First reading
The loss of Shiloh would be the equal in our times to the sacking of Rome and the loss of the Basilicas and sanctuaries. A truly tragic outcome from the eyes of those living in that time and in our time.

It is an important reminder that losing the edifices of the faith is painful but our mission and our hope is for eternal life and a place in the everlasting hills.

Responsorial Psalm
Lord, in your great love, answer me.

Alleluia Verse
I am the light of the world, says the Lord; whoever follows me will have the light of life.

Gospel Portion
What is a greater loss?

  • Shiloh or the Vatican?
  • Life or Eternal Life?
  • Damnation or Salvation?

Martha said to Jesus,
“Lord, if you had been here,
my brother would not have died.
But even now I know that whatever you ask of God, God will give you.”
Jesus said to her,
“Your brother will rise.”
Martha said to him,
“I know he will rise,
in the resurrection on the last day.”
Jesus told her,
“I am the resurrection and the life;
whoever believes in me, even if he dies, will live,
and anyone who lives and believes in me will never die.
Do you believe this?”
She said to him, “Yes, Lord.
I have come to believe that you are the Christ, the Son of God,
the one who is coming into the world.”

Peace be with you,
Deacon Gerry


Colonialism is a delusional basis.

The departure of the American Catholic Church from the leadership of the Church is a product of delusional reasoning. The Church seems to be running toward law as solution rather than the beatitudes.

Have we lost confidence in love? Have we fallen into reductionist reasoning that love is equal to impotence?

Conversion of love is the only valid Christian message. As I say time and again, Conversion not Coercion. Conversion of every christian heart in solidarity and common good with all human hearts.

Contrast Pope Francis.

In this time, Pope Francis is apologizing for the deplorable acts of individual Christians and the whole of the Church’s participation in the catastrophic Canadian assimilation policies against the indigenous people.

National Catholic Register link

Whatever the social issue the answer is respect, compassion, sensitivity, friendship, welcoming, participation, common orderliness, and a journey to holiness.

Modern colonialism exists, is expanding and even within our own cities.

We must bring from our own treasures quiet discourse, familial love, virtues, chastity, Sacrament and baptism. Not as instrument but as gift and gift alone. Bearing rejection gracefully and respectfully.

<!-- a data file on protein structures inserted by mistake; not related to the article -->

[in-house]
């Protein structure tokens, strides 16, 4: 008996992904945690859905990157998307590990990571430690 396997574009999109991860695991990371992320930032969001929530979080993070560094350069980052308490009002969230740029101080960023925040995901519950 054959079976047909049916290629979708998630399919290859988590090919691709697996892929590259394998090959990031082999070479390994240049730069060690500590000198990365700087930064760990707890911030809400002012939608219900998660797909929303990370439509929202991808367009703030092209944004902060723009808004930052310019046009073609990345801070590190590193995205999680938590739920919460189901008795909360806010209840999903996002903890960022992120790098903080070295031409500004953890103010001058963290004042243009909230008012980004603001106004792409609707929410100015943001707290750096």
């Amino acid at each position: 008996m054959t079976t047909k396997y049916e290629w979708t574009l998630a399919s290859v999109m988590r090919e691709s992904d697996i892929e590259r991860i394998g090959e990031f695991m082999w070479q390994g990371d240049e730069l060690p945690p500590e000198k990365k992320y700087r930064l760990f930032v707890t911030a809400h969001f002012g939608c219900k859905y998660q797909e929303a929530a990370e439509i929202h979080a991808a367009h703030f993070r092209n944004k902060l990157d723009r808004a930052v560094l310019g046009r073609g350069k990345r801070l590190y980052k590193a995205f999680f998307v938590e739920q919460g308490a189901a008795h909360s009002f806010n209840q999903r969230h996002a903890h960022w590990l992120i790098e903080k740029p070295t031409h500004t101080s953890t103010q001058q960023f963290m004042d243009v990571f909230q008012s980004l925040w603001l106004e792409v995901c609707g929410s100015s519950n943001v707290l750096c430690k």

Peace be with you,

Deacon Gerry

The Kingdom of heaven is at hand

Greetings on this the Wednesday of the Fourteenth Week in Ordinary Time
Readings: HOS 10:1-3, 7-8, 12; PS 105:2-3, 4-5, 6-7; MT 10:1-7
Notes: A beautiful readings with the gospel portion today.
Speaks completely of the mission of the Good News.

To proclaim:

  • The Face of the Lord upon us.
  • Piety (reverence).
  • To be found, those who are lost.
  • Justice.
  • Drive away unclean spirits.
  • Cure every disease.
  • Heal every illness.

He sent, He sends:

  1. He sent twelve.
  2. He sent seventy-two.
  3. He sends us.

This kingdom coming is real and present. We see the opposite in many places and in many ways but be attentive to the good. And see the Lord breaking through.

First reading
An emphasis on conversion.

“Sow for yourselves justice,
reap the fruit of piety; break up for yourselves a new field, for it is time to seek the LORD, till he come and rain down justice upon you.”

Responsorial Psalm
Seek always the face of the Lord.

Alleluia Verse
The Kingdom of God is at hand:
repent and believe in the Gospel.

Sing to him, sing his praise,
proclaim all his wondrous deeds.
Glory in his holy name; rejoice, O hearts that seek the LORD!

Gospel Portion
Jesus summoned his Twelve disciples
and gave them authority over unclean spirits to drive them out and to cure every disease and every illness.

Go rather to the lost sheep of the house of Israel.
As you go, make this proclamation: ‘The Kingdom of heaven is at hand.’”

Peace be with you,
Deacon Gerry

Liberty in Christ

Greetings on this the Monday of the Fourteenth Week in Ordinary Time
Readings: HOS 2:16, 17C-18, 21-22; PS 145:2-3, 4-5, 6-7, 8-9; MT 9:18-26
Notes: Happy 4th of July!

Christianity is not a fertility cult.

We do not engage in acts of appeasement of the gods.
Appeasment, specifically to bring about fertility of land, animal and human.

We are deeply rooted in our femininity. Becoming, being pregnant, giving birth and being born are honored moments in life. We specifically celebrate three special pregnancies and births:

  • Nativity of John the Baptist.
  • Nativity of Mary.
  • Nativity of Jesus.

Men have lost their awe of women, of their gift of person, gender and mother.
We need to do better in every dimension.

First reading
The first reading is a reversal of sorts.
An early, emerging feminist movement.

  • I will allure her now – is reversing the ordinary understanding allure as a betrayal.
  • The valley of Achor (valley of trouble, misery or disaster) becomes a door of hope.
  • My baal (lord, master) the fertility god, instead the Lord bring your health and fertility.

A law response in Leviticus:

You shall not offer any of your offspring for immolation to Molech, thus profaning the name of your God. I am the LORD (Lev 18:21).

A love response in Hosea:

Instead the Lord offers the deep abiding love of a Spouse: